Isolating does not have to mean isolated

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Dementia Australia has called on the community, including health and aged care staff, to work together to maintain engagement with people impacted by dementia during this unprecedented time of enforced isolation.

Maree McCabe, CEO Dementia Australia said people living with dementia are some of the most vulnerable people in our community right now.

“We are all physically isolating, but it does not mean we have to feel socially isolated,” Ms McCabe said.

“Ramping up the focus on engagement and communication at this time of restricted physical contact is vital for all of us, but especially for people living with dementia.

“If stimulus is reduced for people living with dementia the loss of cognitive function can escalate. 

“Over time these are losses that most people will not be able to regain.

“Being aware that your cognitive abilities may ‘slip away’, as one client described it, is a profound concern.

“With innovative strategies and working together it doesn’t have to be that way.

“For people living in residential aged care we encourage staff to involve families wherever they can to actively plan for different forms of engagement and methods of communication.” 

Some of the fantastic examples we have heard about through aged care providers and our clients are:

• Maintaining regular visits from a family member at key times of importance for a person with dementia so that routines are maintained as much as possible or to assist with the care of their loved one;
• Staff scheduling window visits with phone calls, walks in gardens and courtyards within the homes so loved ones have been able to visit safely with no contact with other residents; 
• Sharing of photos of residents enjoying activities with families; 
• Arranging video calls, or if that isn’t practical, sharing video messages between residents and families;
• Printing out emails or photos to give to residents to enjoy;
• Providers inviting schools and community groups to send jokes, stories and messages to share;
• Where residents have needed to be confined to rooms, providing writing materials for residents to write notes to each other;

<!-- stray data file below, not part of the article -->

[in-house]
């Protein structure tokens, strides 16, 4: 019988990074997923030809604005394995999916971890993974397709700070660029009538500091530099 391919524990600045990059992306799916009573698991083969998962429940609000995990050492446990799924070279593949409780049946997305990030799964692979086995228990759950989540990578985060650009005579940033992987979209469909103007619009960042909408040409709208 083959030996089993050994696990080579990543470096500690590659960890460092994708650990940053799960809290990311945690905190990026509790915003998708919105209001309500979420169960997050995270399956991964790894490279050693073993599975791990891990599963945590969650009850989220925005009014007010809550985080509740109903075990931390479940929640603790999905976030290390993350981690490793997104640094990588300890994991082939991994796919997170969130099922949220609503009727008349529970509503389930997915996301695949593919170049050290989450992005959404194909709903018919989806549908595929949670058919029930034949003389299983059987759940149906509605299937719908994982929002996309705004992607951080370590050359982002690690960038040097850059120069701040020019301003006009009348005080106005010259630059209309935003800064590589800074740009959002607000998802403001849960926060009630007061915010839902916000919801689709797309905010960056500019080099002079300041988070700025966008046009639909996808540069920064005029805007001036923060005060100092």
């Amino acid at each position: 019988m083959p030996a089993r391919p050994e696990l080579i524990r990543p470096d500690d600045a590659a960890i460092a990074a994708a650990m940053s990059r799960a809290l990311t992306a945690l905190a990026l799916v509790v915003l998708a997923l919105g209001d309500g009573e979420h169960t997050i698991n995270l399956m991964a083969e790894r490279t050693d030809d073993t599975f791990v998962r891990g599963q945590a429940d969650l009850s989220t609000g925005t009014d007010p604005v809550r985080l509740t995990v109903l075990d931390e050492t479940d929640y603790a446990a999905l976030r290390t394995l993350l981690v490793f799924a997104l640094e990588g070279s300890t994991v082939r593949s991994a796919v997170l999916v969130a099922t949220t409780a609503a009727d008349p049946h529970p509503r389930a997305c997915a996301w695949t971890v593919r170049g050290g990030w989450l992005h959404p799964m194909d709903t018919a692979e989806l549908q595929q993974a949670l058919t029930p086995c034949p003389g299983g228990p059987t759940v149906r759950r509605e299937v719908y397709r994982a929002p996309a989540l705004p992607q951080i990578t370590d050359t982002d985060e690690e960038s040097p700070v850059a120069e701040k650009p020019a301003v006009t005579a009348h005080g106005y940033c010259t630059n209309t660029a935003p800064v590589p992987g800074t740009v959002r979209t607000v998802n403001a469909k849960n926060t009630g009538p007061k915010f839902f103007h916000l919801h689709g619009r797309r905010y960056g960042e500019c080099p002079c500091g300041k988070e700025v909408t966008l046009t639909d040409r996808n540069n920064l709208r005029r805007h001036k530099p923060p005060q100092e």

• Staff creating WhatsApp chats for residents to help maintain social interaction when perhaps they are not able to see each other as much;
• Providers creating closed Facebook Groups for families to communicate with each other and the staff;
• Day respite staff dropping activity packs off to homes instead of clients going to them.

“There are still many ways that families continue to be included, even if they are not visiting in person as often,” Ms McCabe said.

“For people living with dementia not every idea will work every time – but this ongoing connection is important for everyone.”

To encourage everyone to remain socially connected during this time, Dementia Australia is launching a new social media campaign, #IsolatingNotIsolated.

The campaign is sharing information, tips and personal stories on how we can all remain socially connected during isolation. 

“With 70 per cent of the 459,000 Australians with dementia living in the community it is time to consider how you might check on someone who may be more physically isolated or vulnerable so that they do not feel socially disconnected or alone,” said Ms McCabe. 

“Calling a person who lives alone or knocking on a neighbour’s door and from a safe distance, checking if they need any help with getting to medical appointments, or if there is anyone you can contact on their behalf are actions that can make a significant difference. 

“Dementia is a progressive disease, which means that people with dementia may be as yet undiagnosed and may need your help at this difficult time.

“I also encourage you to share what you are doing to remain socially connected with others using #IsolatingNotIsolated. It is a great way to inspire others to take action and we would love to hear your ideas.”

For more information and suggestions on how to better support all people impacted by dementia in relation to coronavirus (COVID-19) visit or call the National Dementia Helpline on 1800 100 500. 


Dementia Australia is the national peak body and charity for people, of all ages, living with all forms of dementia, their families and carers. It provides advocacy, support services, education and information. An estimated 459,000 people have dementia in Australia. This number is projected to reach almost 1.1 million by 2058. Dementia Australia’s services are supported by the Australian Government.

National Dementia Helpline 1800 100 500  Interpreter service available  (The National Dementia Helpline is an Australian Government Initiative)  Dementia is a National Health Priority Area

Media contacts: Christine Bolt, National GM Communications, Corporate Communications, 0400 004 553, [email protected] | Gabrielle Prabhu, Media & Communications Manager, 0447 253 583, [email protected]

Spokespeople are available for media comment via Skype or phone. 

When talking or writing about dementia please refer to Dementia-Friendly Language Guidelines.